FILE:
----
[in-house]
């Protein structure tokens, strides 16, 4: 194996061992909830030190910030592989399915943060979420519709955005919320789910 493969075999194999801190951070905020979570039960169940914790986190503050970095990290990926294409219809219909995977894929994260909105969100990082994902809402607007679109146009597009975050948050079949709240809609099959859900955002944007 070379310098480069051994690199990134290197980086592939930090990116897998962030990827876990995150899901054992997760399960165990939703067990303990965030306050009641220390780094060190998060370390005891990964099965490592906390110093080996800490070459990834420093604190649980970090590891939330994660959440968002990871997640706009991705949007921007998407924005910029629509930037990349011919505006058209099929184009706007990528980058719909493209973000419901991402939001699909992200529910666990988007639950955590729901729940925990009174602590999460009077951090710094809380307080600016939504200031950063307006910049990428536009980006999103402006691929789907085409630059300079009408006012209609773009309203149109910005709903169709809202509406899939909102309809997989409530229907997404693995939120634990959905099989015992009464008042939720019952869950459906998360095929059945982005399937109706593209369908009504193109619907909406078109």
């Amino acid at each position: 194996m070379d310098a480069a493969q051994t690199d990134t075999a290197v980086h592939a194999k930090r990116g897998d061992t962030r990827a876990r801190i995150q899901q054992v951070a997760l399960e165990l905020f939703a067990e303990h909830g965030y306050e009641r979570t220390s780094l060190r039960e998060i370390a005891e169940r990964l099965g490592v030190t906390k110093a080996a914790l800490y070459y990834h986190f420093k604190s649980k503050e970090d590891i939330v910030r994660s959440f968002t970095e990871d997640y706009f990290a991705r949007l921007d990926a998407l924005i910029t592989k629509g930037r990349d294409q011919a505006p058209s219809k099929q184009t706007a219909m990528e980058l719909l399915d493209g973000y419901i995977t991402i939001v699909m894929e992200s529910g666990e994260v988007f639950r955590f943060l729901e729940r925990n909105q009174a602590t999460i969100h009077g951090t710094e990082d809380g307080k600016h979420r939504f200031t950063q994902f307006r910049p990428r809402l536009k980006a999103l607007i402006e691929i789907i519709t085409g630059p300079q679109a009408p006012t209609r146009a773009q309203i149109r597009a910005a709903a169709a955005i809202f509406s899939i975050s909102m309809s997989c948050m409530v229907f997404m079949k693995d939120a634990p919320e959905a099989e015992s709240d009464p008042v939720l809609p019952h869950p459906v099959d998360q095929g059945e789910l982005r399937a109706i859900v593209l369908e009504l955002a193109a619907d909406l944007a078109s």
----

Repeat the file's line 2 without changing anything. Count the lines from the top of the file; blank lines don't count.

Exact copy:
């Protein structure tokens, strides 16, 4: 194996061992909830030190910030592989399915943060979420519709955005919320789910 493969075999194999801190951070905020979570039960169940914790986190503050970095990290990926294409219809219909995977894929994260909105969100990082994902809402607007679109146009597009975050948050079949709240809609099959859900955002944007 070379310098480069051994690199990134290197980086592939930090990116897998962030990827876990995150899901054992997760399960165990939703067990303990965030306050009641220390780094060190998060370390005891990964099965490592906390110093080996800490070459990834420093604190649980970090590891939330994660959440968002990871997640706009991705949007921007998407924005910029629509930037990349011919505006058209099929184009706007990528980058719909493209973000419901991402939001699909992200529910666990988007639950955590729901729940925990009174602590999460009077951090710094809380307080600016939504200031950063307006910049990428536009980006999103402006691929789907085409630059300079009408006012209609773009309203149109910005709903169709809202509406899939909102309809997989409530229907997404693995939120634990959905099989015992009464008042939720019952869950459906998360095929059945982005399937109706593209369908009504193109619907909406078109």